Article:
Effects of differing radiography certification requirements on income and certification status of dental assistants


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In recent decades, occupational licensing and certification has become a prevalent part of the U.S. economy and amongst the labor force. The dental assistant industry is a prime example of this labor theme as many are required to possess radiography certification to perform their most prominent task. Using data from the American Community Survey, the Current Populations Survey, and the Dental Assistant National Board, I modeled out the effects of differing certification regimes and the effects on income and certification status of dental assistants. Also, I use a state-level index that acts as a marker of the Scope-of-Practice dental assistants are permitted to accomplish in the workplace. States that do not impose a radiography certificate requirement sees certified dental assistants’ incomes rise by 9.5%. This contrasts with states that impose some certification requirement which see a null effect on certified dental assistant income relative to those not certified. Also, those without a high school diploma benefit the most of any education group from the certification as their incomes rise by 40.5%. Finally, through the state-level variable Prohibition Ratio, I found states expanding the SOP of dental assistants while keeping the number of prohibited tasks the same, will raise the incomes of dental assistants.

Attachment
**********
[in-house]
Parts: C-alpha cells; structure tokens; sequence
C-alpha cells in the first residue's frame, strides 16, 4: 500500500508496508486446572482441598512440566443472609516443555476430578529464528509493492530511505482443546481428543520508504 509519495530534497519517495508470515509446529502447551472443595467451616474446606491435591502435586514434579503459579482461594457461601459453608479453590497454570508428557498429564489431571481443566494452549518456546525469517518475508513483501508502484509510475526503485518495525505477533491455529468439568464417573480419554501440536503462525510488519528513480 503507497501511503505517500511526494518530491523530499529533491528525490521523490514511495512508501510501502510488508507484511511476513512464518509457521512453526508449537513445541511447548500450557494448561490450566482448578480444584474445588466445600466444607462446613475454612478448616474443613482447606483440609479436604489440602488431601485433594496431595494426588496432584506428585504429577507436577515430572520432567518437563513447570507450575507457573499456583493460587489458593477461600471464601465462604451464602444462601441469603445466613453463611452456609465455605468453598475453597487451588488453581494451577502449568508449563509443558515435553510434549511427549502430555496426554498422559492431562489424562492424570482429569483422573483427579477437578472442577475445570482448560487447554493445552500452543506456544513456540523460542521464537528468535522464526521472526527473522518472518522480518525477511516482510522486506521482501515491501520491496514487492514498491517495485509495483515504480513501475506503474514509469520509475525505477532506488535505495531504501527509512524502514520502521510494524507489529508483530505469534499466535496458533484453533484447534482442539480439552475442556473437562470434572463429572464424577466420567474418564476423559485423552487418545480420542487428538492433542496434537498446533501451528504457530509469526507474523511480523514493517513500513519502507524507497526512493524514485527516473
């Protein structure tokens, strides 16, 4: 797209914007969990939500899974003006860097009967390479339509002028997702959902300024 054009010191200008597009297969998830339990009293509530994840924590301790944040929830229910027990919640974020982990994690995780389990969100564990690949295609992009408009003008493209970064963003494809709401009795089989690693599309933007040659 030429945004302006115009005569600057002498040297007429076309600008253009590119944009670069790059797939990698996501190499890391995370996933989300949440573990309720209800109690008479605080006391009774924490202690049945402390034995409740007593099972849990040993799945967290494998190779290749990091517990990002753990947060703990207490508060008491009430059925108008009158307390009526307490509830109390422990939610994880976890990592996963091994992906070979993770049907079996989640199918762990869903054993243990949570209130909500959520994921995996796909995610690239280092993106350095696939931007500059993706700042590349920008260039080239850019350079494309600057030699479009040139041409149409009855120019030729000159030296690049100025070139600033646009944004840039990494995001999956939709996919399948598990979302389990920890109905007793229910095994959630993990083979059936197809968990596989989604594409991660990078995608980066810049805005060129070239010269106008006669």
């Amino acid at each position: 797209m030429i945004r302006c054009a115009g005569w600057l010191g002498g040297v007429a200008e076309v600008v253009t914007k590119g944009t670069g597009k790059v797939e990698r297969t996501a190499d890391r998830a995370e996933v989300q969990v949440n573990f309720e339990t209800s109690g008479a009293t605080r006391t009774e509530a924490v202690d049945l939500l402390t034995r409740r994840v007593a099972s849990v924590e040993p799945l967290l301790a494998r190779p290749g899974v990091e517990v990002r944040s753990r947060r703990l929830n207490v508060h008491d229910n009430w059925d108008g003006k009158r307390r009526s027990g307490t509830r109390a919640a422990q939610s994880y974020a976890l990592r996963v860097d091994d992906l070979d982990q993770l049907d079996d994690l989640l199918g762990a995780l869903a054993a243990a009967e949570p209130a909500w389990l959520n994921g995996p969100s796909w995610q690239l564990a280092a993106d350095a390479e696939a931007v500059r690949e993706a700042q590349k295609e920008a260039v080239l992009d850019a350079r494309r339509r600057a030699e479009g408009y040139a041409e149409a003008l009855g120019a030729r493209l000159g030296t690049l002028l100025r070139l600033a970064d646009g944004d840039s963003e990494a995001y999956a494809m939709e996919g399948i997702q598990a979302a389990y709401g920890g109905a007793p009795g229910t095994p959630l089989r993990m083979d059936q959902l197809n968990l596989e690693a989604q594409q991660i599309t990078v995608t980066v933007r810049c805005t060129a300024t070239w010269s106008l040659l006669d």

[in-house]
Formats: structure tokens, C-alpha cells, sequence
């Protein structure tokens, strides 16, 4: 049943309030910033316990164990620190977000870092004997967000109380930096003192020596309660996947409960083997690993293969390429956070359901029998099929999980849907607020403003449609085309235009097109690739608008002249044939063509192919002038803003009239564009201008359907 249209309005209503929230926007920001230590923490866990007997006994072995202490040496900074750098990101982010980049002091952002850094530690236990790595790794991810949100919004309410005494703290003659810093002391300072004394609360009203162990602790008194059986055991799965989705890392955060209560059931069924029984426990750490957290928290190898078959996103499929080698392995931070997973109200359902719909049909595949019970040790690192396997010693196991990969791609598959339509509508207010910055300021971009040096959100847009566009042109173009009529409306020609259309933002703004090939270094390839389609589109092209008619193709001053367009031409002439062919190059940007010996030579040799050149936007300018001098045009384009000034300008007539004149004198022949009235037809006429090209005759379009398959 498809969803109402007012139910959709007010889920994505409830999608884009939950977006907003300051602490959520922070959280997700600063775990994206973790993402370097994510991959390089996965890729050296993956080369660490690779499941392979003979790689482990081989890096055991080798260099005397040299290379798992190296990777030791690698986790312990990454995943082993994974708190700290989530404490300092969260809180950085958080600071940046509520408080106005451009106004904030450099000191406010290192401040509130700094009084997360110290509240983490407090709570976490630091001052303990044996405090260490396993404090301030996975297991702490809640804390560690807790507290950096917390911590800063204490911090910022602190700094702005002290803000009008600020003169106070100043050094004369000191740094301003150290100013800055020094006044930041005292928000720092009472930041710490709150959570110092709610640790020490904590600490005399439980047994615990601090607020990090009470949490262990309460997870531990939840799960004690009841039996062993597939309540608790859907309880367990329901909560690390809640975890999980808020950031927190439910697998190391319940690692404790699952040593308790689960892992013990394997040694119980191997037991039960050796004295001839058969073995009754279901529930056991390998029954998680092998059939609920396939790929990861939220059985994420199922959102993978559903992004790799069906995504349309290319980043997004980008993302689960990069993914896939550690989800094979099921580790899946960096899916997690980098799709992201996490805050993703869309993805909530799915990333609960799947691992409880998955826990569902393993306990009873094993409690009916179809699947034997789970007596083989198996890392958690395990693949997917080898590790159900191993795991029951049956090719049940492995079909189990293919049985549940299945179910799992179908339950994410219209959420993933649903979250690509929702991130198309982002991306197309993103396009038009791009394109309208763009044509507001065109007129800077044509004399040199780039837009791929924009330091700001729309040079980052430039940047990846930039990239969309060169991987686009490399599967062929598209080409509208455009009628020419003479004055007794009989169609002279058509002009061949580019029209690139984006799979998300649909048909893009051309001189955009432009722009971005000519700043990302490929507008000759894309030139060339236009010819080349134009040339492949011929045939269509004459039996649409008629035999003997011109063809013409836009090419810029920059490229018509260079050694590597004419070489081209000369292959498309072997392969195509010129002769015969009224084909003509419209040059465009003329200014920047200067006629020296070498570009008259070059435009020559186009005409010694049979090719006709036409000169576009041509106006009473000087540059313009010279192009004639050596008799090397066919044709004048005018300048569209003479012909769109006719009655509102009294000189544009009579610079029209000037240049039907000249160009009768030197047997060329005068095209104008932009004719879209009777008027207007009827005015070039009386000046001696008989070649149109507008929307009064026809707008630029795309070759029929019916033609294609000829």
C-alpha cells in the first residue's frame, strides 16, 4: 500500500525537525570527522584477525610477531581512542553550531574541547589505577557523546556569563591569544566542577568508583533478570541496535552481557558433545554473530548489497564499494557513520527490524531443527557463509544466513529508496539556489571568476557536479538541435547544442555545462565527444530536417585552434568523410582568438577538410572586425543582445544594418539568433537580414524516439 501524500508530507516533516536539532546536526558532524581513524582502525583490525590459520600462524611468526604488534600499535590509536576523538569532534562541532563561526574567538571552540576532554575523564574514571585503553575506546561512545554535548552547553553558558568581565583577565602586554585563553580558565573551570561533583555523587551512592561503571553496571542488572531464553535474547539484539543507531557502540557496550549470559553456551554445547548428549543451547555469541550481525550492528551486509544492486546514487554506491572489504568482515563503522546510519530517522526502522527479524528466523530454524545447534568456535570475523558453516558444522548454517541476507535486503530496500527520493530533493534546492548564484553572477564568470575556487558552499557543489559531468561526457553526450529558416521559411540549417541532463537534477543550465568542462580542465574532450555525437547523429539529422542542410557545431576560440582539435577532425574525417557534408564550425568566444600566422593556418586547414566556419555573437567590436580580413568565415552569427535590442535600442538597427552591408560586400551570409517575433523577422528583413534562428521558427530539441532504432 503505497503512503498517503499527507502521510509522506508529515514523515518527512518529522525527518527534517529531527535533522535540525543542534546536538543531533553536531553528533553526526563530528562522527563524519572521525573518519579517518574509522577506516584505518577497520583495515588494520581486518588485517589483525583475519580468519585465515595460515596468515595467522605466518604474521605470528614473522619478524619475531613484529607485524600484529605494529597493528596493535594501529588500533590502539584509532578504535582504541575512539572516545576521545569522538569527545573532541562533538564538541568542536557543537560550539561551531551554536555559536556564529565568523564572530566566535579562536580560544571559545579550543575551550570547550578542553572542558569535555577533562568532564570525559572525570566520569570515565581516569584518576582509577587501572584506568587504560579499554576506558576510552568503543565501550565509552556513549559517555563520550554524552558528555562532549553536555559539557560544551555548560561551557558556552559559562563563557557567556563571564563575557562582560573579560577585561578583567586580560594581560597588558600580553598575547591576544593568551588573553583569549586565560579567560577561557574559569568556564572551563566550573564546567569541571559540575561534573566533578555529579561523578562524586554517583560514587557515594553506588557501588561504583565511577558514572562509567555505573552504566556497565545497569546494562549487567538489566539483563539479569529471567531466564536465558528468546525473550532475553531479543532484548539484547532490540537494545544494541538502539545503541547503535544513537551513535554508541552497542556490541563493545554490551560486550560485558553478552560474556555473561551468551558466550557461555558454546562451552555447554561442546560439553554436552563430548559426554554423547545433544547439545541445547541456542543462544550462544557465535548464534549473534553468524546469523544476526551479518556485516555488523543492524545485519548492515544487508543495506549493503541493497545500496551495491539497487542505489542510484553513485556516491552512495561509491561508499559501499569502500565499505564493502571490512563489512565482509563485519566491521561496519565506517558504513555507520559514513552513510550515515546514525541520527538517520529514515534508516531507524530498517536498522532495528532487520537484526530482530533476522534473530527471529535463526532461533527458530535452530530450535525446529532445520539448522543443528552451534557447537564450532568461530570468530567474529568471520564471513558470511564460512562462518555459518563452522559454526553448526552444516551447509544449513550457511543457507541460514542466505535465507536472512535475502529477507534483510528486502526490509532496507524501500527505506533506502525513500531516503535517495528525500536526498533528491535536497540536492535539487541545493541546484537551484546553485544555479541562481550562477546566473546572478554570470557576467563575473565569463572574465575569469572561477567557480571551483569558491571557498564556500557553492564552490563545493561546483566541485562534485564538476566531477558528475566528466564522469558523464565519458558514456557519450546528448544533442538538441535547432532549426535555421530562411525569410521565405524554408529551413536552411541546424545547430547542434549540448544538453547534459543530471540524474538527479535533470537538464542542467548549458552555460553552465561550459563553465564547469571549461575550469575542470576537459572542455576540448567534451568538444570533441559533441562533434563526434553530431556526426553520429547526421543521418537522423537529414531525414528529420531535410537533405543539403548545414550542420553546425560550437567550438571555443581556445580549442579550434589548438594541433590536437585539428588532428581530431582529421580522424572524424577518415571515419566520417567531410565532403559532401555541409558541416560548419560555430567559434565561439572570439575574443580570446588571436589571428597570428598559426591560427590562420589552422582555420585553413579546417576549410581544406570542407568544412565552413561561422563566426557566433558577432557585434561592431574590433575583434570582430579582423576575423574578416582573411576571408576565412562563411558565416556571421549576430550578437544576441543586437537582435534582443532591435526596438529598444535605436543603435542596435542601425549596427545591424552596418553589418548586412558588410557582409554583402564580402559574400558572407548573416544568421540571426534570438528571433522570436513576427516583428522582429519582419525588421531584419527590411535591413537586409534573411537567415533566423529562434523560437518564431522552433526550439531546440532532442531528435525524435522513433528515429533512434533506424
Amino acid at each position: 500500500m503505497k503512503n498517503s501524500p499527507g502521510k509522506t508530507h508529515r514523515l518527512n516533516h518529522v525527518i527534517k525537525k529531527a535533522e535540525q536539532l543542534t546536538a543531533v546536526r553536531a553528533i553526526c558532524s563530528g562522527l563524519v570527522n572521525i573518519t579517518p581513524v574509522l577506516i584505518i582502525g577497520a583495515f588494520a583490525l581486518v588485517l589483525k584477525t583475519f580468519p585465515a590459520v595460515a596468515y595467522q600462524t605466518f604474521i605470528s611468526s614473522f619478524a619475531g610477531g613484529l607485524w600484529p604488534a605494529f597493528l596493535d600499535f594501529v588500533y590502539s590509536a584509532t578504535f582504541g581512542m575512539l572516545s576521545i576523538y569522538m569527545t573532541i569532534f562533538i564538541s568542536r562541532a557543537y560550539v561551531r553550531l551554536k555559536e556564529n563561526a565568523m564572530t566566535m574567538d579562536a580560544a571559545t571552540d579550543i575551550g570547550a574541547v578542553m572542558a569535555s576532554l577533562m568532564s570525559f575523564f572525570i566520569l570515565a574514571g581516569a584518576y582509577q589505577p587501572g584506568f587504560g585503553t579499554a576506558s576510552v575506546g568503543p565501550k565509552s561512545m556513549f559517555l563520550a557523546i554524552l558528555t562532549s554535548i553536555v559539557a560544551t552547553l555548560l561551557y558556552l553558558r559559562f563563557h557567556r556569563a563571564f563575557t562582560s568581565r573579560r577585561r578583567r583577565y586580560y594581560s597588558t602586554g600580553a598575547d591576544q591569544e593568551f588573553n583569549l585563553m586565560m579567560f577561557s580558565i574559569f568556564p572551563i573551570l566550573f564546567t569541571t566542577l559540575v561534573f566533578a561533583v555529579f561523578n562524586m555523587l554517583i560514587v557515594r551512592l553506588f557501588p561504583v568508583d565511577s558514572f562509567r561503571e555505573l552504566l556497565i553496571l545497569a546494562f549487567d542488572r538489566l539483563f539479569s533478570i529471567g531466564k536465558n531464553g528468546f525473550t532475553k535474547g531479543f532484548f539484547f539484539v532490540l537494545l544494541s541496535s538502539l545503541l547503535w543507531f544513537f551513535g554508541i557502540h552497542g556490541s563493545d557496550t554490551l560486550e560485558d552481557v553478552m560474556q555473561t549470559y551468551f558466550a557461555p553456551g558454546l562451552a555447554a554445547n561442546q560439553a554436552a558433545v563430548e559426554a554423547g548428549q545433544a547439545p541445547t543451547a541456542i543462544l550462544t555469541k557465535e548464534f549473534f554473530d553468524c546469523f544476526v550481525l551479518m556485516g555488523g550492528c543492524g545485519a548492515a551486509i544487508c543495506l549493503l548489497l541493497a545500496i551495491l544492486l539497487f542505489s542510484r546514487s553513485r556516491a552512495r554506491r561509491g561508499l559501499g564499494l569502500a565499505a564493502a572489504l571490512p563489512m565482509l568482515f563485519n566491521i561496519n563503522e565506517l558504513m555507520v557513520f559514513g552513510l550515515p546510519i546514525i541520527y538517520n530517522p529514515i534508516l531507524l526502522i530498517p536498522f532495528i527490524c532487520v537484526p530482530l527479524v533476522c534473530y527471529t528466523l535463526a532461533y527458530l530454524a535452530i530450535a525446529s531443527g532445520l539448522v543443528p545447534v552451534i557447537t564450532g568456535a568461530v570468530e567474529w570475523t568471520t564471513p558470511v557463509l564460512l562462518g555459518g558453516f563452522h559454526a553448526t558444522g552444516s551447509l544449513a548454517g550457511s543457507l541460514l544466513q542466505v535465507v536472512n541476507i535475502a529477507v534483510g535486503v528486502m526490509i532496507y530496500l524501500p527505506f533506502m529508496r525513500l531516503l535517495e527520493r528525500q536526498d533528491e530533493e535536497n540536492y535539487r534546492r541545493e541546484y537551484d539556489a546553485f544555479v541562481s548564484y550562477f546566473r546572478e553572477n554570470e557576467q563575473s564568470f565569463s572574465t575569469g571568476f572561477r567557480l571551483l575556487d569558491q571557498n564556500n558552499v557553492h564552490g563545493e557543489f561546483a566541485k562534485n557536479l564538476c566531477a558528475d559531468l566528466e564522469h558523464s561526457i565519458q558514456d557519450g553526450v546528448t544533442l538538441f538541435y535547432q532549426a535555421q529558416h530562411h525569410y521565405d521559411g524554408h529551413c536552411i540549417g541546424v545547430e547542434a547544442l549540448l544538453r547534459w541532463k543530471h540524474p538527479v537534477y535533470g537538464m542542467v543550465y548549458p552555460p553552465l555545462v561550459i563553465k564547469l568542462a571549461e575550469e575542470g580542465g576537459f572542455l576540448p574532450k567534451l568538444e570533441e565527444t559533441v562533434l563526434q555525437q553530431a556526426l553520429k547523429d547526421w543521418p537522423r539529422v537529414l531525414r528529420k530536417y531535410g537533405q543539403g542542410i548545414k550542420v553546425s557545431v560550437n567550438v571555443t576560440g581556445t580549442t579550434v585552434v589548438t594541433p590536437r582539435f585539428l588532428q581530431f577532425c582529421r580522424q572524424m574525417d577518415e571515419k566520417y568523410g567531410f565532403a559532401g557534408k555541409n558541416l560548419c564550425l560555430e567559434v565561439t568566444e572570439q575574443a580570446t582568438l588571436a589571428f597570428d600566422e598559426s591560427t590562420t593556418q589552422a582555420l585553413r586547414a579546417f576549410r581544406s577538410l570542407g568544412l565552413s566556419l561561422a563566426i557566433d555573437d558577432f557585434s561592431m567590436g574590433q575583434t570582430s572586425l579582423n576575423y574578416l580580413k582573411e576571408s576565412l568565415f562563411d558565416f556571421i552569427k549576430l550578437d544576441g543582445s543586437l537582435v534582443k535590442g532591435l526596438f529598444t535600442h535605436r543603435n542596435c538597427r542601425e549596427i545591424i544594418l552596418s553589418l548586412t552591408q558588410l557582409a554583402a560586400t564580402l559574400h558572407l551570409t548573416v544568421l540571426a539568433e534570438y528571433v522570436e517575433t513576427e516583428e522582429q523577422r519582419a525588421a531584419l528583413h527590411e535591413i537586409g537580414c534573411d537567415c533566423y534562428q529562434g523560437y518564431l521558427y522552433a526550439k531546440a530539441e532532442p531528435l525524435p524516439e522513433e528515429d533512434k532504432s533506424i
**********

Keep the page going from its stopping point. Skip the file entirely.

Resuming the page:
Economics, Occupational licensing, Professional certification, Dental assistant, Protectionism

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Master of Arts


Department of Economics

Major Professor

Hugh A. Cassidy; Steven P. Cassou